He said his ministry, the Reserve Bank of India (RBI) and the Securities and Exchange Board of India (SEBI) - the three main regulators of the mergers and acquisition activities - have been striving hard to further liberalise the norms.
"We have been careful not to put any restriction on acquisition by Indian corporates outside the country," Mittal said.
SEBI and the Competition Commission of India have norms to regulate takeover of Indian companies from foreign companies where capital is much cheaper.
"The idea is that regulation should not be restrictive or destructive and that regulatory framework should have a soft landing which we have been able to achieve," Mittal added.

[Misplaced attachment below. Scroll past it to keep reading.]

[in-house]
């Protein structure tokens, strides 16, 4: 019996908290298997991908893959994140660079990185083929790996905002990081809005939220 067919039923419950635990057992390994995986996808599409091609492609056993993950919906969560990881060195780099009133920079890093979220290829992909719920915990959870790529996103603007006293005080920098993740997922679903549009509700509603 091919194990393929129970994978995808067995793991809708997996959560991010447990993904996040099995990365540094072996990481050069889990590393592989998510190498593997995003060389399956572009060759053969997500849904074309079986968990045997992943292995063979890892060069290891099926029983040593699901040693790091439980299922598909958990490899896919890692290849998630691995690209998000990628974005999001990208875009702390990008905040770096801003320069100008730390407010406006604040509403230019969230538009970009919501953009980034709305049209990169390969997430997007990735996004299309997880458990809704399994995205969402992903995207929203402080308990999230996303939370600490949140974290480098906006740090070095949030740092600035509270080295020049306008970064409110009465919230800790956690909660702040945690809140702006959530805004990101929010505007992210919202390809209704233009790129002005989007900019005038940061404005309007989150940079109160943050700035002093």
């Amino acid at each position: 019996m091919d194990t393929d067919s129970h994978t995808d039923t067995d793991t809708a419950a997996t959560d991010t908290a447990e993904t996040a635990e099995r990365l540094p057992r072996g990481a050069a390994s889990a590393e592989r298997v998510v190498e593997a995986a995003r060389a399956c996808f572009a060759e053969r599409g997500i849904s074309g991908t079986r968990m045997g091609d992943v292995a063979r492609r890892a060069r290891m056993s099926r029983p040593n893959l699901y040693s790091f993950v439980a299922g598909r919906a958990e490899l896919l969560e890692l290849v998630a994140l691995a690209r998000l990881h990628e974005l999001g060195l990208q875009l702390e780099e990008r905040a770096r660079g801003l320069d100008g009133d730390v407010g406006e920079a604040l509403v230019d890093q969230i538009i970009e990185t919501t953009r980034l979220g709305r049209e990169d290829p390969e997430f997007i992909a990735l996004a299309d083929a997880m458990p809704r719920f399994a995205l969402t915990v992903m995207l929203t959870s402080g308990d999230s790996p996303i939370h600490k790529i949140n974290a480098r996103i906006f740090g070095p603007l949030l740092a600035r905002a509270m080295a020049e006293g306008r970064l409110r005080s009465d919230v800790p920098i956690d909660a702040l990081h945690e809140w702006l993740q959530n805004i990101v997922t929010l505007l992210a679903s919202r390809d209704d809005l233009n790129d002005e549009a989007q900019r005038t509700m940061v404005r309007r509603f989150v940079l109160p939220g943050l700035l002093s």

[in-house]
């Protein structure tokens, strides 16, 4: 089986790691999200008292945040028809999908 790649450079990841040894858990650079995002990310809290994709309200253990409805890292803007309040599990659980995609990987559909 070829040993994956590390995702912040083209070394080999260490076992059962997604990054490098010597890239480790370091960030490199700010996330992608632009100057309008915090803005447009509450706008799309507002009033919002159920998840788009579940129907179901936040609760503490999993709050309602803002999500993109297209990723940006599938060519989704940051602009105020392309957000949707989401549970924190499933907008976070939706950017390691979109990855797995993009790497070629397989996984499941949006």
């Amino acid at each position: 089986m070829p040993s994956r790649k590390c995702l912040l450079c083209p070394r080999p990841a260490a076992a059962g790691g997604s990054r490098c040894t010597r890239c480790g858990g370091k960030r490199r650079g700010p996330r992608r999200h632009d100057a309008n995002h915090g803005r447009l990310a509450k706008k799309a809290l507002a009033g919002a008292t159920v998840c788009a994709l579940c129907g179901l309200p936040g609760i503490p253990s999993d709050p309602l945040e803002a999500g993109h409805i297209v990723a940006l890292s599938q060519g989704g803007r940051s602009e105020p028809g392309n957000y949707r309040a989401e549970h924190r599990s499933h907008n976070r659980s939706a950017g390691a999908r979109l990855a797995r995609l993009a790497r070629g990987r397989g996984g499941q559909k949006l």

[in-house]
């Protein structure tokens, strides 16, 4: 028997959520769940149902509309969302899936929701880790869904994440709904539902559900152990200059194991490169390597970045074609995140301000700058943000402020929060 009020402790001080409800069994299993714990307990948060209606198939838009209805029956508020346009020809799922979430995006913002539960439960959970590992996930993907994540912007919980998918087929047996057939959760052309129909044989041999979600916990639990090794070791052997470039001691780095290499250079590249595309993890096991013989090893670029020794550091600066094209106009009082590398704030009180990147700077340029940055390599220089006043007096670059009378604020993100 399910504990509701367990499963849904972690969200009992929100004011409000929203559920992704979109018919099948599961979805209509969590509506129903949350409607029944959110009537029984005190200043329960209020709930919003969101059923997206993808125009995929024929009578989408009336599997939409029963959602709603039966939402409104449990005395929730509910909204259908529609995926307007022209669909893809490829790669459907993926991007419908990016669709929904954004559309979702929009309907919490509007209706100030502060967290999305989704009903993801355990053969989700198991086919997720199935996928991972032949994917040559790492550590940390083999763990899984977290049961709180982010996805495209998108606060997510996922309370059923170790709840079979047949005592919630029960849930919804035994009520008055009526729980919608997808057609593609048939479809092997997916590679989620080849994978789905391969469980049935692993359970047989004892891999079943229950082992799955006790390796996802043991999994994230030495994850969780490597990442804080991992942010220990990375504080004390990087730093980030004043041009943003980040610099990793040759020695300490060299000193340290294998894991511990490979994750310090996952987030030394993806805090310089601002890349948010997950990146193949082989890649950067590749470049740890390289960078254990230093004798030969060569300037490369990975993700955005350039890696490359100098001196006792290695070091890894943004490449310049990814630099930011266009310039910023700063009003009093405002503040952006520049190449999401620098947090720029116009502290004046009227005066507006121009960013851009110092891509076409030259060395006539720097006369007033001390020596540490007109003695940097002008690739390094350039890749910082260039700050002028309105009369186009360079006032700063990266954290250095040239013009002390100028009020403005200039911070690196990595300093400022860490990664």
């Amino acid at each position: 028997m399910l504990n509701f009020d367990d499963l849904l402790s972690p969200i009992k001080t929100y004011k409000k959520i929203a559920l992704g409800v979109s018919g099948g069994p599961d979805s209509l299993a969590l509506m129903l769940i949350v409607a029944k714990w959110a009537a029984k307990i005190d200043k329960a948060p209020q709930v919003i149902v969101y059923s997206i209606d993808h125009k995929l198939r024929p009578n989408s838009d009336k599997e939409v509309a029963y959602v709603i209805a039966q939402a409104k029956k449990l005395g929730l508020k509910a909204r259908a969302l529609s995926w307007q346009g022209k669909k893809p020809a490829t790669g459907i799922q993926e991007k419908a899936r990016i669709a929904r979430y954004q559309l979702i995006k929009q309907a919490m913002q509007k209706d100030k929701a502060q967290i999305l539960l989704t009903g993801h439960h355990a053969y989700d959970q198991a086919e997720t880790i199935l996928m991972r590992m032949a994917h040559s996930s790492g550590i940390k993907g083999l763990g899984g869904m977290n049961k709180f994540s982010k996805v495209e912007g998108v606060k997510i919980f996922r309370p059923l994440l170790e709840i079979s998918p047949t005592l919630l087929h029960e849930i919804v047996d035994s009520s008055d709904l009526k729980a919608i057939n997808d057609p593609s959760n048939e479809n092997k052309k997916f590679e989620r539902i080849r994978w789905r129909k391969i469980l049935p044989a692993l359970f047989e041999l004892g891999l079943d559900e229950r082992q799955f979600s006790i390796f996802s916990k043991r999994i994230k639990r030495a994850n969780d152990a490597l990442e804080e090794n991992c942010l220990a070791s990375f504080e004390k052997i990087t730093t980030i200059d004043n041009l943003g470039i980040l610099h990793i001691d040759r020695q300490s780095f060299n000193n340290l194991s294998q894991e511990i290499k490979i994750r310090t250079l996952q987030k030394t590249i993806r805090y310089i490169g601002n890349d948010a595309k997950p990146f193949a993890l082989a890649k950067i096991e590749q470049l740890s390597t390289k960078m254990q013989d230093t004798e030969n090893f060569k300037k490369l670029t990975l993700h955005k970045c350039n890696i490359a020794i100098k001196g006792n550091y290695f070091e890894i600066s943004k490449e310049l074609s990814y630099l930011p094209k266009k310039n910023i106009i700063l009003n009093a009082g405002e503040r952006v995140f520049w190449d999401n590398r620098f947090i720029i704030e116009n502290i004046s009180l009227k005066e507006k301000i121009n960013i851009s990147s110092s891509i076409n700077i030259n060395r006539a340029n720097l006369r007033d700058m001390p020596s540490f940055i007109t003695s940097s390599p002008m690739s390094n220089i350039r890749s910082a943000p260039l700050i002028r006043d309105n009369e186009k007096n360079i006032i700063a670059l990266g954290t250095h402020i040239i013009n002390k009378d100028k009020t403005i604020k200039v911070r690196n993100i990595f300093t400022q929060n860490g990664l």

Indian corporate sector witnessed mergers and acquisitions deals worth nearly $67 billion in 2010.
"In an inter-connected world, competition is all pervasive and businesses will have to think big, act fast and transcend geographic boundaries by mergers and acquisitions to stay globally competitive," Adi Godrej, chairman of Godrej Group, said while addressing the conference.